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For the non-veg palate

A few dishes from Singapore made by chefs flown in from Singapore are being served as part of the buffet at `Encounters', Taj Krishna till November 6.

SINGAPOREAN CUISINE, like South-East Asian food, specialises in seafood. The cuisine of this small country is a mix of Chinese, Malay and Indonesian cuisine with a smattering of Indian influence. Understandably so because of the presence of people of these nationalities in Singapore. It uses most of the same ingredients as the Chinese, Indonesian and Malaysians use while the method of preparation differs slightly. The coffee shop of Taj Krishna, Encounters, is hosting a Singapore Food festival till November 6. It is important to remember that a few dishes of this country are being served here along with the regular buffet. So the gourmet can have these dishes along with the buffet.

Two chefs from the Carlton hotel in Singapore Chef Mohammad Azhar and Chef How cook the delicacies which change every day. A few salads, a few main dishes and desserts comprise the offering.

At the outset one must mention that Singaporean cuisine is mainly for the non-vegetarians. Vegetarians (especially the strict ones) can steer clear. There is a predominance of seafood - prawns and their ilk - shrimps, oysters, and others and fish. Noodles and rice are integral. Shrimp paste is added to most salad dressings and the dishes. So there is hardly anything which is totally vegetarian - except perhaps the fried rice.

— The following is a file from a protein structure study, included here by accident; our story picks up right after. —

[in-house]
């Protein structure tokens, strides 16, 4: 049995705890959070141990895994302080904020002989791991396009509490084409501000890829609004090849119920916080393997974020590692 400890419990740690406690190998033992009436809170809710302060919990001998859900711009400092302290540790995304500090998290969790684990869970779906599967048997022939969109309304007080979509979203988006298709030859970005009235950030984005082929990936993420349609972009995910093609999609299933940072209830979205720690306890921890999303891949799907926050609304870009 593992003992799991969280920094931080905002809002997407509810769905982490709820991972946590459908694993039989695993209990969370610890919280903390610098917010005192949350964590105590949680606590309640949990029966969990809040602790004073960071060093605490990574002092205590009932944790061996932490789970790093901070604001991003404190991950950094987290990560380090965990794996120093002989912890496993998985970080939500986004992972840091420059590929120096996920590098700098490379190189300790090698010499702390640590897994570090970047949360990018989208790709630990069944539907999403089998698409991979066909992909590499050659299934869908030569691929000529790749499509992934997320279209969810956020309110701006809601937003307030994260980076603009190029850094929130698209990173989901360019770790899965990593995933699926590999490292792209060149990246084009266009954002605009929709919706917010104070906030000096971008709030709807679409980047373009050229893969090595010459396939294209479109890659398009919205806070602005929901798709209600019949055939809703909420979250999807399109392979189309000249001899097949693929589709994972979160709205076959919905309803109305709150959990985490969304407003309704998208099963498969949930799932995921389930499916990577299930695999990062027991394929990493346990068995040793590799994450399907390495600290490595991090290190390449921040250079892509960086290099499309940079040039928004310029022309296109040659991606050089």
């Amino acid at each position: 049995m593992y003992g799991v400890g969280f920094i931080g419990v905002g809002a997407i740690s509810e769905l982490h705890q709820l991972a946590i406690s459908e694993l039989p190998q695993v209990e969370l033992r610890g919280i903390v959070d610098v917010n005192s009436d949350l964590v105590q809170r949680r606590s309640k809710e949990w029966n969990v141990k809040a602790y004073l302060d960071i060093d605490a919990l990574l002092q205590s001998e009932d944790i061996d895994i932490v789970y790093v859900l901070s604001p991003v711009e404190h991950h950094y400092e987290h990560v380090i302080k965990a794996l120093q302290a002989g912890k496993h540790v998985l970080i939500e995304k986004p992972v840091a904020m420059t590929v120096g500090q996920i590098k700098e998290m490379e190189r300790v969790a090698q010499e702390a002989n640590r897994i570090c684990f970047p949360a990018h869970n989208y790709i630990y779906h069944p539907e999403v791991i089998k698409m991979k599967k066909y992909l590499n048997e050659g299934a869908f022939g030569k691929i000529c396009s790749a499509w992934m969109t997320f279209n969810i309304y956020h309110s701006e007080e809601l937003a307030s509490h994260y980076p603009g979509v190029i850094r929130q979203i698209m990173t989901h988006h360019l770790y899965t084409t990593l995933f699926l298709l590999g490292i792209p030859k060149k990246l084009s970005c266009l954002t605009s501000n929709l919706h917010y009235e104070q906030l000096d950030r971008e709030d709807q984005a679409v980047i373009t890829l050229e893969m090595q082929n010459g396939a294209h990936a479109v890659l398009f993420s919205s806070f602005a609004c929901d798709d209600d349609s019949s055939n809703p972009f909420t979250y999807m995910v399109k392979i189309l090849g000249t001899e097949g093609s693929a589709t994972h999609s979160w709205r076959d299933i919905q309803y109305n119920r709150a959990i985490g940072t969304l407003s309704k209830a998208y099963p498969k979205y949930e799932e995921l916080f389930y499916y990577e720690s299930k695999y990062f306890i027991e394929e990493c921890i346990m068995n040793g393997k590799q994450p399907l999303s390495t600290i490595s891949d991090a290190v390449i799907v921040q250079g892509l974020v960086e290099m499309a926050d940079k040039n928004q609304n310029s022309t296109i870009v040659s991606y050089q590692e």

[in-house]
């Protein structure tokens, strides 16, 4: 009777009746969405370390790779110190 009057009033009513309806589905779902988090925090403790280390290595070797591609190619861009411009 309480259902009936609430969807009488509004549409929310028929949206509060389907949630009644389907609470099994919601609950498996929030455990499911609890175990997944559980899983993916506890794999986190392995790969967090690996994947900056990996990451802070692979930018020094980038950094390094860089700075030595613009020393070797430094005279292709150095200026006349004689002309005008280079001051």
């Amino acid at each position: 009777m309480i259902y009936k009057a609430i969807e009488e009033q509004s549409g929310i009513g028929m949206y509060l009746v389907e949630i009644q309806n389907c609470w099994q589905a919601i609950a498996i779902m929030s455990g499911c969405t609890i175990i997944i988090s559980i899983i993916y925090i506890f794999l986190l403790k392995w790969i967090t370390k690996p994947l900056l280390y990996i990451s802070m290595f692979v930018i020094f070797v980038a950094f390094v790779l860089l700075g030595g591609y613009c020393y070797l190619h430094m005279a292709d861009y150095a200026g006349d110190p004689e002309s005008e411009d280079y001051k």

The salads are predominantly seafood based. There is gado gado (the famous Indonesian salad with peanut sauce) and som tum (raw papaya salad). And of course some shrimps and mini baby oysters (don't shriek they are not live).

A special dish called Singapore Laksa is tossed up by the chef on request. It is basically rice noodles topped with a spicy curry sauce, cucumber, eggs, onions and laksa (a herb which imparts the distinctive flavour and has a slightly citrus smell) - something akin to the Burmese khowsuey - though different in taste although khowsuey also uses some ingredients like noodles and onions. This is one of the fiery dishes as compared to the others which have a sweet-sour taste such as the sweet and sour fish.

The main dishes include the fried rice, fried prawns with curry leaves (the Indian legacy), fried chap chap (mushrooms and cabbage) and fried kankong (which is a green leafy vegetable available in Singapore). Of course the menu is changed every day and these may or may not be repeated.

So have this meal which comes at a hefty price before November if you are the omnivorous kind and you don't mind rubbing hands with mini baby oysters and shrimps.

RADHIKA RAJAMANI

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